SWBAT to compare sounds through the application of their understanding of scientific notation and exponents.

Sounds are often measured on a logarithmic decibel scale and are a perfect context for an investigation into exponents and scientific notation

10 minutes

This is a lesson about how we measure sound on the decibel scale. I start off by playing sounds that my students would recognize. I like to use this NY Times interactive sound timeline.

I could simply scroll through the timeline and listen to all the sounds with the kids, but I scroll past the ones with beer or bars. Its not that kids don't pass the bars each day, but I prefer to not spend my time in class discussing alcohol and bars and all the other things they see 10,000 times a day.

After we browse the timeline, I ask them to write down some of the most annoying sounds they have ever heard.

I could play this interesting radio story and show the related NY Times article on the impact and purposeful use of sound by people and industries in New York, but I like to show selected comments from other people in New York City. I like to show these first, because they are funny and remind everyone that they are not alone in their struggles with super annoying sounds. Here is one of the funny comments I like to use. The rest are in the resources for this section.

Then we take a few minutes sharing our personal experiences. I like to write these on the board to keep track of our common experiences with sound in New York City.

5 minutes

In preparation for this activity I print out the images included in this lesson's resources and laminate 8 sets of them for the 8 groups in my class. I give the class 5 minutes to put the images in order from quietest to loudest. Then I ask them to guess at the decibel level for each image. The one reference I give them is that conversation happens at about 60 decibels.

Many groups will ask questions like "how far away are we?" I address these questions by first asking them to sort as much as they can, assuming that each measurement is taken at an average decibel reading. If they need more information on a few images, I give them the distances to help. If students are really concerned, I write the distances on the board or on the back of the laminated cards.

25 minutes

I review the correct order of each sound with students. They follow along with this hand out: Decibel Question Sheet.docx The idea is that they can fill in the chart as I display the pictures in the correct order. I also grab sounds from free sound for effect.

Its usually at this point when there is some debate. *Somewhere *in this list will be serious disagreement (which is really healthy). This is the moment to make sure everyone agrees that distance is key, and furthermore, that these are simply average measurements. So there is healthy room for disagree.

I often explain the Doppler Effect by *showing* it. I just search You Tube for a passing train (preferably from New York City for my students). Something like this video would work. I show them the video and ask, "what did you notice about the sound level of the train?"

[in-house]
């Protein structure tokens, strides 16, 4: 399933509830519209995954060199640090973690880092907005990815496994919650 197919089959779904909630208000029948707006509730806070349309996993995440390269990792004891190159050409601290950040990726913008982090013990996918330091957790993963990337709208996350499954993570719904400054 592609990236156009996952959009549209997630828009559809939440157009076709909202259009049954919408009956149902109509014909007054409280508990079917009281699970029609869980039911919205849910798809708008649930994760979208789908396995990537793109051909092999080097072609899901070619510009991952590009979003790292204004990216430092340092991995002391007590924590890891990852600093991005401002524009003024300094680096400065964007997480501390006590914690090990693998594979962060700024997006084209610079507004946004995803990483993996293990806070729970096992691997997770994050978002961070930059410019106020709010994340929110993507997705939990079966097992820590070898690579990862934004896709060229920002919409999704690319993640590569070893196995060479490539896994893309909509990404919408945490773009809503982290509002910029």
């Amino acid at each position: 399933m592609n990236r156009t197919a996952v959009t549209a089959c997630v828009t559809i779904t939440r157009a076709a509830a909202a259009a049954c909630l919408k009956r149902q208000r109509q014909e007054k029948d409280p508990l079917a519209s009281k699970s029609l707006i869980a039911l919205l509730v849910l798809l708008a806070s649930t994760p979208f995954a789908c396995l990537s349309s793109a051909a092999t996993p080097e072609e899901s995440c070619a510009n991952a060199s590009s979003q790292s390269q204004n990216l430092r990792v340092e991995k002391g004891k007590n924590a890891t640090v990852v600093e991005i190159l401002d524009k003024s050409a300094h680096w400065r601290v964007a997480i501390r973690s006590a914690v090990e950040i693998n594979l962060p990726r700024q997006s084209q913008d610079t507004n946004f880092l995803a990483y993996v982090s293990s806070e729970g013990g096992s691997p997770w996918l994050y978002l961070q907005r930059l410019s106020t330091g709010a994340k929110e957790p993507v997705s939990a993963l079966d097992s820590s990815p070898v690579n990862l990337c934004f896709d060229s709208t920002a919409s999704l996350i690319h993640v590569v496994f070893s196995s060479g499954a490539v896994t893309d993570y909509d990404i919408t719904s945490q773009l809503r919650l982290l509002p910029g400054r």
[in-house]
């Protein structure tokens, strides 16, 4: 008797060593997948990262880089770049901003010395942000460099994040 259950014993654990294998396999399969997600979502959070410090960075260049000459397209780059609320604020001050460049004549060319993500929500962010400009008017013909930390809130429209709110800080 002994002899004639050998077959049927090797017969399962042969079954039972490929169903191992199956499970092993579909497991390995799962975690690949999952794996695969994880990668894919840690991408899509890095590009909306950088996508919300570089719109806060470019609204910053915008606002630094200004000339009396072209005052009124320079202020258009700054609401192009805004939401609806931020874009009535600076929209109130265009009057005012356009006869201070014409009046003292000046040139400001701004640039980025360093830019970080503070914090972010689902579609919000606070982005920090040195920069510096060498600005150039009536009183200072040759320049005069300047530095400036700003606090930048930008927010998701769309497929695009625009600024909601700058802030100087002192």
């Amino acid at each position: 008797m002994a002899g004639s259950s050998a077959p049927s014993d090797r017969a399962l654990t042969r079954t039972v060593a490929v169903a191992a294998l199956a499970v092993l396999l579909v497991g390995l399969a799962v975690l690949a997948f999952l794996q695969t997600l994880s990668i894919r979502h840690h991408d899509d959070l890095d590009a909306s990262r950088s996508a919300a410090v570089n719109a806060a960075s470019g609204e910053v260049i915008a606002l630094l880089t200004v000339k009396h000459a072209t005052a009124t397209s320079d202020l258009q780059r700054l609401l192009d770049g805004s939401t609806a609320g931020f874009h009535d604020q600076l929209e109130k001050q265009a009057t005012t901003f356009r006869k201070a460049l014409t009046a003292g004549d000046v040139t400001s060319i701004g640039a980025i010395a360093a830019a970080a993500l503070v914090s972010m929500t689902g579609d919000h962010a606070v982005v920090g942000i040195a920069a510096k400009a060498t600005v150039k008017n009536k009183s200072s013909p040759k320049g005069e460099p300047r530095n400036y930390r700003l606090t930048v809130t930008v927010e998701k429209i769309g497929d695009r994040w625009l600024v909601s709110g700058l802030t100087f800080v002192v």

When we fill in the sound levels, students are surprised how different these levels are from their initial guesses. This is because they are usually thinking additively or multiplicatively, but this is *logarithmic*. They need to think exponentially here.

The question of the loudest possible sound ever often comes up. Its approximately 194 decibels in air (higher levels are simply shockwaves and cannot be heard). The key to understanding this limit is the idea that sound is a wave that vibrates both the air and your ears. This phenomena has a physical limit.

Next we look at the power levels. I give them this handout and ask them to use it figure out the pattern: Sound Power Chart.docx. I give the students time to work this out and solve the questions on the original hand out: Decibel Question Sheet.docx

**Note**: I leave the Cello and Trombone out of the final list because the range is so great, but it is a good talking point.

**Note 2**: If coordinating all these images and sounds feels like too much, use this CDC interactive site. You could print out the names of objects and have students order those. Then you could show the sounds with each link:

http://www.cdc.gov/niosh/topics/noise/noisemeter_flash/noiseMeter.swf

This site also does something similar:

http://www.nidcd.nih.gov/health/education/decibel/pages/decibel.aspx

Here is a third possibility:

http://www.dangerousdecibels.org/virtualexhibit/3howloudistooloud.html

20 minutes

The goal of this segment of the class is to help students master the exponential pattern in the power levels.

0 dB = 1 power

10 dB = 10 power

20 dB = 100 power

30 dB = 1000 power

I want students to first realize that an increase of 10 decibels multiplies the power by 10.

Next, I have them tackle a function for power based on decibels:

power(dB) = 10^(dB/10)

Students have fun seeing how many more times powerful one sound is than another. This spirals back to fluency over the laws of exponents.

The really difficult part of this approach is looking at increases of 5 decibels. I was careful to save this for the end. Students will think an increase in 5 decibels will increase power by half of 10, but it increases the power by the square root of 10. So here we have another opportunity to spiral back to square roots.

This lesson has so much to unpack. If you can't finish it all at once, spread it out over two days. Math is essential in understanding sound. You could even extend this to hearing loss or damage with earbuds.